(Image credit: Shutterstock)

Don't have a spare room but have a garage? Or an empty attic? Or (unlikely) an empty cupboard? Room under the bed? Believe it or not, people will pay to stash their stuff in other people's homes over a storage unit. 

Why? Well, the prices are competitive, they might be lucky to find someone just up the road who has room to store (instead of trekking to a storage unit on an industrial estate miles away), and for a quick solution to a short-term problem (people at the bottom of the hill protecting the contents of their garage from the predicted flood, for example), it's not a bad idea. 

Again, you can advertise locally on Facebook groups, or in the local newsagent's window, or try Storemates (opens in new tab), which puts storage space-rich homeowners with space-starved ones.

Storing your stuff? You'll need help with buying the best storage – our hub page covers everything you need, or you can buy the best storage boxes at the best prices below.

3. Rent out your driveway

Driveway with planting by Stonemarket

(Image credit: Stonemarket)

If you live in a busy area where parking is at a premium or, again, you live near a sports or music stadium or even an underground station, railway station or airport, but you either don't use your car much, don't have a car or just want to make some money, renting your driveway out is a real possibility.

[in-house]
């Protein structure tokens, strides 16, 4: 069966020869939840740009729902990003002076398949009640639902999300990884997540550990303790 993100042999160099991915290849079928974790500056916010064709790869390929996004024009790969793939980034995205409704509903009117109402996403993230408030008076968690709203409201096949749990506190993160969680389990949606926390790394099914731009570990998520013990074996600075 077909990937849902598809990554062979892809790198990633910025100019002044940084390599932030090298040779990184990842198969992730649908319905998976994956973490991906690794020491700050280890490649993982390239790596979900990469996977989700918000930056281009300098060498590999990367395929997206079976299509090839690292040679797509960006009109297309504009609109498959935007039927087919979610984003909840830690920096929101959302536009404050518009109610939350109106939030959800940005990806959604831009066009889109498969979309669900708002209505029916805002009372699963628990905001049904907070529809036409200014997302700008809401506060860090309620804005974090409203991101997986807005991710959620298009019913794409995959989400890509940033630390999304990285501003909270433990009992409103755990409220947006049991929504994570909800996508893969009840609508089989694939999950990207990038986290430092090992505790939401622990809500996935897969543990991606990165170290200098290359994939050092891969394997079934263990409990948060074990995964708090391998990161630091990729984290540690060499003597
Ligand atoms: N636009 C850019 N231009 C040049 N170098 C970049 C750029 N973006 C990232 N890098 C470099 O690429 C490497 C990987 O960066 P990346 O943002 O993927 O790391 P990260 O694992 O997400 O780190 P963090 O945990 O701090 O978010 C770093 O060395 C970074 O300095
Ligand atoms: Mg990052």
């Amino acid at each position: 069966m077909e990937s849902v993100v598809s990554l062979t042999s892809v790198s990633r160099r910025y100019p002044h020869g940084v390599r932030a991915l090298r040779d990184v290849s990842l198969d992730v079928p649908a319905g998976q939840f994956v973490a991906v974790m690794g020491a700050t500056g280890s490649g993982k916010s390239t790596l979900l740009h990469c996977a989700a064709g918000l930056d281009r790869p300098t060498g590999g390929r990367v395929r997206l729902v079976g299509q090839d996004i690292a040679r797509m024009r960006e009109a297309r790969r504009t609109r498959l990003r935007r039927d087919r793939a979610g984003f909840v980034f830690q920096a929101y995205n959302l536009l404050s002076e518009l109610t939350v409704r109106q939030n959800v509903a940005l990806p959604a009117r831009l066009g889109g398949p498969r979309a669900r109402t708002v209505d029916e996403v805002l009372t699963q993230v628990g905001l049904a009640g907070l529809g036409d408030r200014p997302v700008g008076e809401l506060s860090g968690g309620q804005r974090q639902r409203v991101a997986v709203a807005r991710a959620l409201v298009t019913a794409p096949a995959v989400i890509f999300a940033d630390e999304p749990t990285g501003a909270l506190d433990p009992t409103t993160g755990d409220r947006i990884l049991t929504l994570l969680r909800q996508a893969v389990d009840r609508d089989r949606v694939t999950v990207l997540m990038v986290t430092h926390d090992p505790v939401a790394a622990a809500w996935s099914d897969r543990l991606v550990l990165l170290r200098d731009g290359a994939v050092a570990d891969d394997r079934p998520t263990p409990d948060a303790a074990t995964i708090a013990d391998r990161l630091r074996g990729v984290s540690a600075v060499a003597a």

You can sign your home up to a company like Just Park (opens in new tab). A driveway within walking distance of Heathrow Airport in London, for example, goes for around £100 per week. That's a possible £5,000 a year.

4. Rent out your stuff

flymo lawnmower in garden

(Image credit: Flymo)

Got a lawnmower languishing in the shed? A camera you hardly ever use? A bike you bought with great resolve but barely use? Of course, you could sell them, but if they're something you use every now and then, you could look at renting them out. For large items, such as ladders, lawnmowers and bikes, it's the perfect rental item for people who simply don't have the storage space at home for their own.